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“How do we change the world?”
Back to the roots. Back to the university in Weimar. How does one manage to be a Bauhaus university in 2020 without also getting bogged down by the historical icons? How can teachers and students at the Bauhaus-Universität shape the future? A discussion with Prof. Dr. Max Welch Guerra, Head of the Urban Studies course, and Victoria Grau, a 5th-semester student of Urban Studies.
Avant-garde on a cake platter
Between 1920 and 1930, coffee crockery brought abstract art to the kitchen table. Why have such ceramics disappeared? And why does the art-historical canon reduce Modernity to the purist design principles of the Werkbund and the Bauhaus? The Berlin exhibition “Decoration as Trespass?” at the Museum der Dinge uses spray-decorated ceramics in search of answers.
The Bauhaus Perspective on Green Spaces
The Bauhaus shifted perspectives further afield. Modernism turned familiar perforated façades into glass envelopes – thereby providing an unobstructed view of the outside world. What role does the outdoors play in the Bauhaus? What is its understanding of the countryside and green areas we live in? And how does the Bauhaus period inspire the design of open spaces today?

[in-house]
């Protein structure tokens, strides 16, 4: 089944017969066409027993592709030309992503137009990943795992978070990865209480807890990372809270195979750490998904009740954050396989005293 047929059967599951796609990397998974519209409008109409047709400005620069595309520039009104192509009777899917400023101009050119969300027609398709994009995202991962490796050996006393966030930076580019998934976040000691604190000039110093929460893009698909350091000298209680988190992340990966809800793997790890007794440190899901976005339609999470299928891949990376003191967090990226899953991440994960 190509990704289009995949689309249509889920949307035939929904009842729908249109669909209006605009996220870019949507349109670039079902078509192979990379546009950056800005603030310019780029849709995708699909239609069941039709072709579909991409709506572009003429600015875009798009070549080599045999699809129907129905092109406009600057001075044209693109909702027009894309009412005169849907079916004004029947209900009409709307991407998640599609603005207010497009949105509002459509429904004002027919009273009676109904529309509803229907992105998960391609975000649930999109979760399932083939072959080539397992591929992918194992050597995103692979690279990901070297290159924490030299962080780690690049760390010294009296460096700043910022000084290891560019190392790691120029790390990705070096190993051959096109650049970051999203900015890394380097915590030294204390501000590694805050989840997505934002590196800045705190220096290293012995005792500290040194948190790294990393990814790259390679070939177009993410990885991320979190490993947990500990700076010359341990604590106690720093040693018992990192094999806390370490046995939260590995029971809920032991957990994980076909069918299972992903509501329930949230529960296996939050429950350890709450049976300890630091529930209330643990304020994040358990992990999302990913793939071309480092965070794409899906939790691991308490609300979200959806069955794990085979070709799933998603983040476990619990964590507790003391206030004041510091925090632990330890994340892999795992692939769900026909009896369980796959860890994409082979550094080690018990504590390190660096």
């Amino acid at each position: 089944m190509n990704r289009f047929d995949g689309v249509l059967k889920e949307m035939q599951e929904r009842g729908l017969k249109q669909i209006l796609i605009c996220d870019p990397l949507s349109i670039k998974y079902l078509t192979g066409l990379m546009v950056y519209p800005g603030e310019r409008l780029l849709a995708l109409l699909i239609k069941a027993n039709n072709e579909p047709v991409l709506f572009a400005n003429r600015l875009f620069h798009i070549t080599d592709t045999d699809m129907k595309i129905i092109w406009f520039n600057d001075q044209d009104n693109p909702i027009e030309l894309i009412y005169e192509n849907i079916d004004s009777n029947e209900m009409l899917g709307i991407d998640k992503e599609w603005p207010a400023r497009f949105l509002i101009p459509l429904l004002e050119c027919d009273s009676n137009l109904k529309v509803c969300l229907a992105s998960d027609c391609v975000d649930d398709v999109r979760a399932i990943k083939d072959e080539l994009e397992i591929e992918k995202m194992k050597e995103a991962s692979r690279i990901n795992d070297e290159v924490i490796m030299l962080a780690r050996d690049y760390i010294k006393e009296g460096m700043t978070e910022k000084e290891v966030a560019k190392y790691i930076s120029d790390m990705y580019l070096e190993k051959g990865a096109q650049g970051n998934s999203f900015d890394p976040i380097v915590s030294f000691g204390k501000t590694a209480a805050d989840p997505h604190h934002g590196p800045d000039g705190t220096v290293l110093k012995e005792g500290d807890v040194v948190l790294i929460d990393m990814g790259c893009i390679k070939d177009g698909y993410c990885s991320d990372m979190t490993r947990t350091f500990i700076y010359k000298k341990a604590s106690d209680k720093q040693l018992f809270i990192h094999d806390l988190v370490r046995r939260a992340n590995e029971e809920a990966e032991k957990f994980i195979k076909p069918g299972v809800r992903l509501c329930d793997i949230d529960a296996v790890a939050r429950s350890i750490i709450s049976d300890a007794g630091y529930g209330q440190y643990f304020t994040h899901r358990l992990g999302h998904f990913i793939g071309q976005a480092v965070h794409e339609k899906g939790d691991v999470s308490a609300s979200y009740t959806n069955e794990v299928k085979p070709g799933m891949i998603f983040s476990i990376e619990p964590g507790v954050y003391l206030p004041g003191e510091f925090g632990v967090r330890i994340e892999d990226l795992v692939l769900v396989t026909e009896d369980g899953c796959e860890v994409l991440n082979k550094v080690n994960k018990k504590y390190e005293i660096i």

Highways, Byways and Leaving a Trail
What would Bauhaus tutors and students think of our 21st-century art schools? What would feel familiar and what would feel alien and remote from their experience? How would our contemporary understandings of art school curriculum differ from early 20th-century contexts? Susan Orr wants to discuss the concept of the art school “sticky curriculum” that she developed together with Alison Shreeve.
When the Bauhaus student Werner Gräf published his book Es kommt der Neue Fotograf in the late 1920s, he focused on amateurs rather than professionals. Around 90 years later, legions of amateurs feed their communities with millions of photos every day on Instagram and other platforms. They are shpaing our view of reality through their smartphone lenses. The Museum für Kunst und Gewerbe Hamburg (MKG) is currently presenting an exhibition that actually makes a connection between the Bauhaus and Instagram. We spoke to the Director of the MKG Hamburg, Tulga Beyerle, about illusion and truth, imagination and self-representation, iconic images and political photography.